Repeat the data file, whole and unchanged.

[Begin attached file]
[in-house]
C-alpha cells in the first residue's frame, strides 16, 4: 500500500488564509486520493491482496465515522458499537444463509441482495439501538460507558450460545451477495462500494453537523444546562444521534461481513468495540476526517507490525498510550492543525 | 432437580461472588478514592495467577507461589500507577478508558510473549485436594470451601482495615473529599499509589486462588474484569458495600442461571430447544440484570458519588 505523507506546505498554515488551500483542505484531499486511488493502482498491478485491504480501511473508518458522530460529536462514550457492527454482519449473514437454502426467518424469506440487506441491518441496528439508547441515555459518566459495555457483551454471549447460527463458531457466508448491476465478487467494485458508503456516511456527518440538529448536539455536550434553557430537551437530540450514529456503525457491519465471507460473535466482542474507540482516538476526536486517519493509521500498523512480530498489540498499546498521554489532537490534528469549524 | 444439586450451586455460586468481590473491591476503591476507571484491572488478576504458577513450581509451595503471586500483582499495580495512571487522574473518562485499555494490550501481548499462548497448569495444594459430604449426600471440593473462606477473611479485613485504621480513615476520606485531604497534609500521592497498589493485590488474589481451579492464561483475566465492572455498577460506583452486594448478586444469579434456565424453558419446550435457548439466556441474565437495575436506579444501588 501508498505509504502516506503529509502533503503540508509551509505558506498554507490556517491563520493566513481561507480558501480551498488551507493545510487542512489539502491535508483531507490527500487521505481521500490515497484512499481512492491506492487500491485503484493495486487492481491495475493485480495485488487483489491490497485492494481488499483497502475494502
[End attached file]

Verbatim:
[in-house]
C-alpha cells in the first residue's frame, strides 16, 4: 500500500488564509486520493491482496465515522458499537444463509441482495439501538460507558450460545451477495462500494453537523444546562444521534461481513468495540476526517507490525498510550492543525 | 432437580461472588478514592495467577507461589500507577478508558510473549485436594470451601482495615473529599499509589486462588474484569458495600442461571430447544440484570458519588 505523507506546505498554515488551500483542505484531499486511488493502482498491478485491504480501511473508518458522530460529536462514550457492527454482519449473514437454502426467518424469506440487506441491518441496528439508547441515555459518566459495555457483551454471549447460527463458531457466508448491476465478487467494485458508503456516511456527518440538529448536539455536550434553557430537551437530540450514529456503525457491519465471507460473535466482542474507540482516538476526536486517519493509521500498523512480530498489540498499546498521554489532537490534528469549524 | 444439586450451586455460586468481590473491591476503591476507571484491572488478576504458577513450581509451595503471586500483582499495580495512571487522574473518562485499555494490550501481548499462548497448569495444594459430604449426600471440593473462606477473611479485613485504621480513615476520606485531604497534609500521592497498589493485590488474589481451579492464561483475566465492572455498577460506583452486594448478586444469579434456565424453558419446550435457548439466556441474565437495575436506579444501588 501508498505509504502516506503529509502533503503540508509551509505558506498554507490556517491563520493566513481561507480558501480551498488551507493545510487542512489539502491535508483531507490527500487521505481521500490515497484512499481512492491506492487500491485503484493495486487492481491495475493485480495485488487483489491490497485492494481488499483497502475494502